It's ultimately sheer, unreasonable overlength that triggers The Five-Year Engagement's lamentable downfall, as the film is simply unable to sustain the viewer's interest for the duration of its needlessly epic 124 minute running time - which is a shame, certainly, given the promise of its opening half hour and the charisma of its assorted stars. The movie, for the most part, details the ups and downs of the relationship between Jason Segel's Tom Solomon and Emily Blunt's Violet Barnes, with the pair's decision to get married inevitably complicated by a variety of problems and obstacles (Violet's decision to accept a stint at the University of Michigan, for example, leaves Tom depressed and lonely). Filmmaker Nicholas Stoller, working from a script cowritten with Segel, opens The Five-Year Engagement with a sweet and genuinely romantic sequence detailing Tom's bungled proposal to Violet, with the scene, which is certainly heightened by Segel and Blunt's affable work, paving the way for an entertainingly episodic first act that's rife with amusing cameo appearances and laugh-out-loud hilarious bits of comedy. The increasingly uneven bent of Stoller and Segel's screenplay is, as such, initially rather easy to overlook, although it's clear right from the get-go that the scripters have curiously peppered the narrative with a number of palpable pointless interludes (eg Tom's attempts at hunting with a friendly neighbor). It's only as the film marches into its laugh-free and incongruously dark midsection (eg Tom becomes a bearded survivalist? Really?) that The Five-Year Engagement begins to morph into a progressively tedious piece of work, with the less-than-engrossing vibe compounded by the third-act introduction of what feels like the longest fake break-up ever committed to celluloid. There's little doubt that the peppy, thoroughly upbeat finale is subsequently drained of its impact, and it's finally impossible to label The Five-Year Engagement as another more than yet another in a long line of disappointing, hopelessly sloppy post-Apatow relationship comedies.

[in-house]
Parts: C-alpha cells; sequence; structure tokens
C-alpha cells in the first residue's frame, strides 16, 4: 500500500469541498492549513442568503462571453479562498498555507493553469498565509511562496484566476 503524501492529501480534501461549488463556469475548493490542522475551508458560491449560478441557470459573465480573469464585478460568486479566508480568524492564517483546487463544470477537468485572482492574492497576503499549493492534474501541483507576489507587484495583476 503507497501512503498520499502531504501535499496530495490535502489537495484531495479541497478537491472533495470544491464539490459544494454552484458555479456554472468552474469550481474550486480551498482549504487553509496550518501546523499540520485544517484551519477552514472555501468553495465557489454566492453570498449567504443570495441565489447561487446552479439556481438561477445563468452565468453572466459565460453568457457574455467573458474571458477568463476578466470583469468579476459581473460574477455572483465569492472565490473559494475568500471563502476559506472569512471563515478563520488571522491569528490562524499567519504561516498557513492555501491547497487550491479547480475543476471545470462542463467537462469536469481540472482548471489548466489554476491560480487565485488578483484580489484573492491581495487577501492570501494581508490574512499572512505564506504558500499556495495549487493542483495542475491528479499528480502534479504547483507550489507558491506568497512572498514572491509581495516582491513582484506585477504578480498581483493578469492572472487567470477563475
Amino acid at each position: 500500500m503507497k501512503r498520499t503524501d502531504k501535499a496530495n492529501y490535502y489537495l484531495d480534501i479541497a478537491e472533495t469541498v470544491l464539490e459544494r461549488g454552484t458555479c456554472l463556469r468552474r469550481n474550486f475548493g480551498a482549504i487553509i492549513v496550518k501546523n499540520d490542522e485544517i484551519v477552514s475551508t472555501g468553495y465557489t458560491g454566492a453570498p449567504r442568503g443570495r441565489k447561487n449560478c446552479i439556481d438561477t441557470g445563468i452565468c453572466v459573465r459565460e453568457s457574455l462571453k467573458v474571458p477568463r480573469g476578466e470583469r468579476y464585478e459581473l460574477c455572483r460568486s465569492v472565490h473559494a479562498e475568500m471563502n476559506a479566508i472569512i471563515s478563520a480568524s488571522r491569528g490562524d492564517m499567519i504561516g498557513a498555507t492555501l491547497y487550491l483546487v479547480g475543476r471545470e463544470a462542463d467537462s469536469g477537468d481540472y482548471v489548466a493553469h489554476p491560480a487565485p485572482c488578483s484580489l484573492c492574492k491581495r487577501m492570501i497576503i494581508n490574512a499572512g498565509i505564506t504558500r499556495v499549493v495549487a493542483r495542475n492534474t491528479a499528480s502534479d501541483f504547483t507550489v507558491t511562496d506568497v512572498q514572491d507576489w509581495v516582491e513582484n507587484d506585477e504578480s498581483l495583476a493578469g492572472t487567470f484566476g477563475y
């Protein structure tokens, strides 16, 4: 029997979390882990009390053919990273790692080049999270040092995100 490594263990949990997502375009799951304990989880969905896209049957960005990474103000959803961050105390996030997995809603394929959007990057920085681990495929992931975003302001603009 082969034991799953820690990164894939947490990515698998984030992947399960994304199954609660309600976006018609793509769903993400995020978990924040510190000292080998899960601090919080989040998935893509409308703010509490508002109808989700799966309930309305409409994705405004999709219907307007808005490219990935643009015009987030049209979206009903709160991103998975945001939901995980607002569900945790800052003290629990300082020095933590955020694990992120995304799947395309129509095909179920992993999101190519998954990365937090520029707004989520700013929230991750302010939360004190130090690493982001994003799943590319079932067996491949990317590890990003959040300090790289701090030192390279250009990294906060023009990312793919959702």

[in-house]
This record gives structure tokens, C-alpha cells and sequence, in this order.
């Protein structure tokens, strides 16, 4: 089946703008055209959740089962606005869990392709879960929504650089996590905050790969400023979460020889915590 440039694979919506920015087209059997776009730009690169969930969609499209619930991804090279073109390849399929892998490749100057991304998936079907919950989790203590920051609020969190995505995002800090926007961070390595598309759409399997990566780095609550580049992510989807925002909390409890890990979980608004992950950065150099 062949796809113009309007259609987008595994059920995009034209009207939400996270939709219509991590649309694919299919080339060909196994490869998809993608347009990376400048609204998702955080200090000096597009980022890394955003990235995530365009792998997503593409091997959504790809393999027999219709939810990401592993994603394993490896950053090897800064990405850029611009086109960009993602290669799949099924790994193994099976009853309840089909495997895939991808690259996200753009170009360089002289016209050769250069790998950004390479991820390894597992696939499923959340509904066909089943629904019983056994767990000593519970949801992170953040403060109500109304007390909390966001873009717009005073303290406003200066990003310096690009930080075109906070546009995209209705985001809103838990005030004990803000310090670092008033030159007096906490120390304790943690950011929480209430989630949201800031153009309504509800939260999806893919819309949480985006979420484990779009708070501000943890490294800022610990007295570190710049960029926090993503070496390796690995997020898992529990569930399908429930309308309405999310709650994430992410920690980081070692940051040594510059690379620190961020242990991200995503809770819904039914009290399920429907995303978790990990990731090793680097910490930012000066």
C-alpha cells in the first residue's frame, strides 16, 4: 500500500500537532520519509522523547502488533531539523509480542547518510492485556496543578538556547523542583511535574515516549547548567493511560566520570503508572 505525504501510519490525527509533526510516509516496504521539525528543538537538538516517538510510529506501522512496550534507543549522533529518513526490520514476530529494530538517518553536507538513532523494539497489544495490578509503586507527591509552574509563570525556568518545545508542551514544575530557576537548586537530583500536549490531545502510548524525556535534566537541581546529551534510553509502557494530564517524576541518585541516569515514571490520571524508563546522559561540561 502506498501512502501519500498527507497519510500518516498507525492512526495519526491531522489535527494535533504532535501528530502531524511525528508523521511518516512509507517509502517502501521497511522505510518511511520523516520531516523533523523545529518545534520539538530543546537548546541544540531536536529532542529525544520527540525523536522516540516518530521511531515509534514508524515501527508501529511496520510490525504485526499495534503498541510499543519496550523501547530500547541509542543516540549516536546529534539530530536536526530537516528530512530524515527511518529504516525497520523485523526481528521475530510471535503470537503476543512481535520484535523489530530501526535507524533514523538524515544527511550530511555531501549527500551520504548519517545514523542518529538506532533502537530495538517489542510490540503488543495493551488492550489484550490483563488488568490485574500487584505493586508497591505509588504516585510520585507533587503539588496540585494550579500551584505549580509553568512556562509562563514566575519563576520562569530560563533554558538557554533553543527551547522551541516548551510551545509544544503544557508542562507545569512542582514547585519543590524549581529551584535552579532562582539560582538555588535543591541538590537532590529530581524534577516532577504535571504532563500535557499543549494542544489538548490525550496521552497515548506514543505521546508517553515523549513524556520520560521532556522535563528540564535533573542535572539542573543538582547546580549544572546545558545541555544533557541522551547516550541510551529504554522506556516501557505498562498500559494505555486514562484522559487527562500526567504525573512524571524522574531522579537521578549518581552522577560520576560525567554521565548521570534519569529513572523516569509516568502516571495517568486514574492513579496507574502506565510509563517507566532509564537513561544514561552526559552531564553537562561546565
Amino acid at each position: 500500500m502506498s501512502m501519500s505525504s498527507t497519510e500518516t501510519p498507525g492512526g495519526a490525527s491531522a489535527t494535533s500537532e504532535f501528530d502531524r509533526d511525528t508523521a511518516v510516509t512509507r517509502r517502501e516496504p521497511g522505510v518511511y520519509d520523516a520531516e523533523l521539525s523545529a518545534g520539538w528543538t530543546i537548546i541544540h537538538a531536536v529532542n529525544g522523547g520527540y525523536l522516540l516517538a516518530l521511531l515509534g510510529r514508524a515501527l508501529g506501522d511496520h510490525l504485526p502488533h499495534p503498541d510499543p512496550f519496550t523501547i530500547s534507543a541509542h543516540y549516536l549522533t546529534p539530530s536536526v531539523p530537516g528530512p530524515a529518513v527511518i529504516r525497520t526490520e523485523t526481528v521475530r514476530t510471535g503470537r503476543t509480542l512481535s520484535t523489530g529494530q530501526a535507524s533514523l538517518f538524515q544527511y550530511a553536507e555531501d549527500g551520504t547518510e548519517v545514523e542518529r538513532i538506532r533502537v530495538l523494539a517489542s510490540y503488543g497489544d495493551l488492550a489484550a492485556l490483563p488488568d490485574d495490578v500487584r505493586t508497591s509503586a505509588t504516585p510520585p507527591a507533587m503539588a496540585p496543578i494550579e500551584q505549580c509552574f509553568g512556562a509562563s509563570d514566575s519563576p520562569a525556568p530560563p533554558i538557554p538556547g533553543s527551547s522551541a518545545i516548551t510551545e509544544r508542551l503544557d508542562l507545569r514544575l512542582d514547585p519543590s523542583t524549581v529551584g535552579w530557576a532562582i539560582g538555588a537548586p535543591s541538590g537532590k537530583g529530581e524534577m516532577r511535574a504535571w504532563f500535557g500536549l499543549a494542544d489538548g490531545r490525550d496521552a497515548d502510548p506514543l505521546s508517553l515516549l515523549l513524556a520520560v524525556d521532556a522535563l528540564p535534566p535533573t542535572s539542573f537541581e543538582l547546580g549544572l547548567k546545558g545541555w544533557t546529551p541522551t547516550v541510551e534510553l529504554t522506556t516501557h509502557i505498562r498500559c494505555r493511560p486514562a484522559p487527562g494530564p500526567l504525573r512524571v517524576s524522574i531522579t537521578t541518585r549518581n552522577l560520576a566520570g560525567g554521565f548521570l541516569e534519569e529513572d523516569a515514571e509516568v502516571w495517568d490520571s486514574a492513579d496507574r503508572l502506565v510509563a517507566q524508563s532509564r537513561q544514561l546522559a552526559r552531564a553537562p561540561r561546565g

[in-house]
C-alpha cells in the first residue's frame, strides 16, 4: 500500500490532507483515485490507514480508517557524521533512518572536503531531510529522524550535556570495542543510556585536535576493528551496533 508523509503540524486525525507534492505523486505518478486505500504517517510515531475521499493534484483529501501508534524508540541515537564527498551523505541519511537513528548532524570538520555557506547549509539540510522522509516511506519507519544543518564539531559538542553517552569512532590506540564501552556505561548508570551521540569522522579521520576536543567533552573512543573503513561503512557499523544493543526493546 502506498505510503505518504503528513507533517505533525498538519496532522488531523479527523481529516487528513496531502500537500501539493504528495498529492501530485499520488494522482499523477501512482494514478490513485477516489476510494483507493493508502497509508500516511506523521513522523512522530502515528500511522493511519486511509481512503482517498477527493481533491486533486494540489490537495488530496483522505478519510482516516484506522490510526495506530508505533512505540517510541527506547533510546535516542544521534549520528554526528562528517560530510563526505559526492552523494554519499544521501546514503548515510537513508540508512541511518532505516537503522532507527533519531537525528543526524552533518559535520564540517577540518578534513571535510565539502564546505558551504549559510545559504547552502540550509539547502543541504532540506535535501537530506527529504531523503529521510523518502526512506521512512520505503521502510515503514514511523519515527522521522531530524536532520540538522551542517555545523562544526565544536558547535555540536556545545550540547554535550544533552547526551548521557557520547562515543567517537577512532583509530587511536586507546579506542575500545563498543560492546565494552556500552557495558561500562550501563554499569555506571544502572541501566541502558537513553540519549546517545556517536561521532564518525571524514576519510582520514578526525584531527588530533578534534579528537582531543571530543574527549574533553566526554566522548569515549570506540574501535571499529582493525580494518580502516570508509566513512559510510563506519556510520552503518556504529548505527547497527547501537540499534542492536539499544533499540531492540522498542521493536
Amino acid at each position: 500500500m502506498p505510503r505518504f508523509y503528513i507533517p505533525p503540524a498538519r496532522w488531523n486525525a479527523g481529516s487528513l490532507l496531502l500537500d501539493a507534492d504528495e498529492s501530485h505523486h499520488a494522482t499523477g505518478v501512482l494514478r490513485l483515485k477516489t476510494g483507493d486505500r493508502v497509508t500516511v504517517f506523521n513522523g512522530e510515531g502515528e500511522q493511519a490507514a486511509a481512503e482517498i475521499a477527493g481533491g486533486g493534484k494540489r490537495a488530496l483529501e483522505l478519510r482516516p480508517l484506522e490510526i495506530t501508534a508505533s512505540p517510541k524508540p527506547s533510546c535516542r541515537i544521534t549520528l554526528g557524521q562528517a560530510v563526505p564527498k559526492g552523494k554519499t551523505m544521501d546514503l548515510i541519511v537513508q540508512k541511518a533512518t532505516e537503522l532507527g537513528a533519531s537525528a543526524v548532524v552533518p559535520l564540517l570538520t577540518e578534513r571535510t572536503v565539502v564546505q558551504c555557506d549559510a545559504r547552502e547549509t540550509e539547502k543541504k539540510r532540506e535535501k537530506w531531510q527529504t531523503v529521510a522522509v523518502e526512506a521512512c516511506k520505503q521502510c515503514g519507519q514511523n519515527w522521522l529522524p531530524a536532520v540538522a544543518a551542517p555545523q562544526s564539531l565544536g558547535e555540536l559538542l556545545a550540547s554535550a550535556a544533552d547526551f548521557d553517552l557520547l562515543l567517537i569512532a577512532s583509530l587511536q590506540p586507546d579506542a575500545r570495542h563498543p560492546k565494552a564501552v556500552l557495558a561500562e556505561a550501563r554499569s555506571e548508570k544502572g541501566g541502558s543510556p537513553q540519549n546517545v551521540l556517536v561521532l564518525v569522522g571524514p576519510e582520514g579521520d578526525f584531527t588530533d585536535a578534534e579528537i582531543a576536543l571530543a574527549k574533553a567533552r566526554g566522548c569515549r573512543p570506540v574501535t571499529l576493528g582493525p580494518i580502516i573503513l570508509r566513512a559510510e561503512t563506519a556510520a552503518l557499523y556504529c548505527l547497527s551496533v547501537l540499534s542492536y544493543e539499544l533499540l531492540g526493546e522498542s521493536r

Though Nicholas Stoller's shortest movie to date, Neighbors is as unfocused and undisciplined as anything within the director's seriously erratic filmography - with the movie's affable first half giving way to a final half hour that's nothing short of interminable. The narrative follows married couple Mac (Seth Rogen) and Kelly (Rose Byrne) as their peaceful existence is shattered by the arrival of a frat house next door, with Mac and Kelly's increasing exasperation with the situation eventually paving the way for an all-out war between the two residences. It's a familiar yet workable premise that is, at the outset, employed to exceedingly entertaining effect, as Stoller, working from a screenplay by Andrew J. Cohen and Brendan O'Brien, establishes an agreeably loose atmosphere that's heightened by several laugh-out-loud moments and a series of charismatic performances. (Rogen and Byrne's chemistry together is certainly palpable, while Zac Efron, cast as the frat house's smug leader, more than holds his own against his comedically experienced costars.) There does reach a point, however, at which Neighbors begins to aggressively run out of steam, with the film's second half adopting exactly the sort of lackadaisical feel that's plagued most of Stoller's output - as the focus shifts to the various problems experienced by both sides of the battle. It's just not interesting, ultimately, and it is, as a result, more and more difficult to work up any enthusiasm for the climactic blow-out - which finally does confirm Neighbors' place as yet another sporadically hilarious yet hopelessly uneven comedy from Stoller.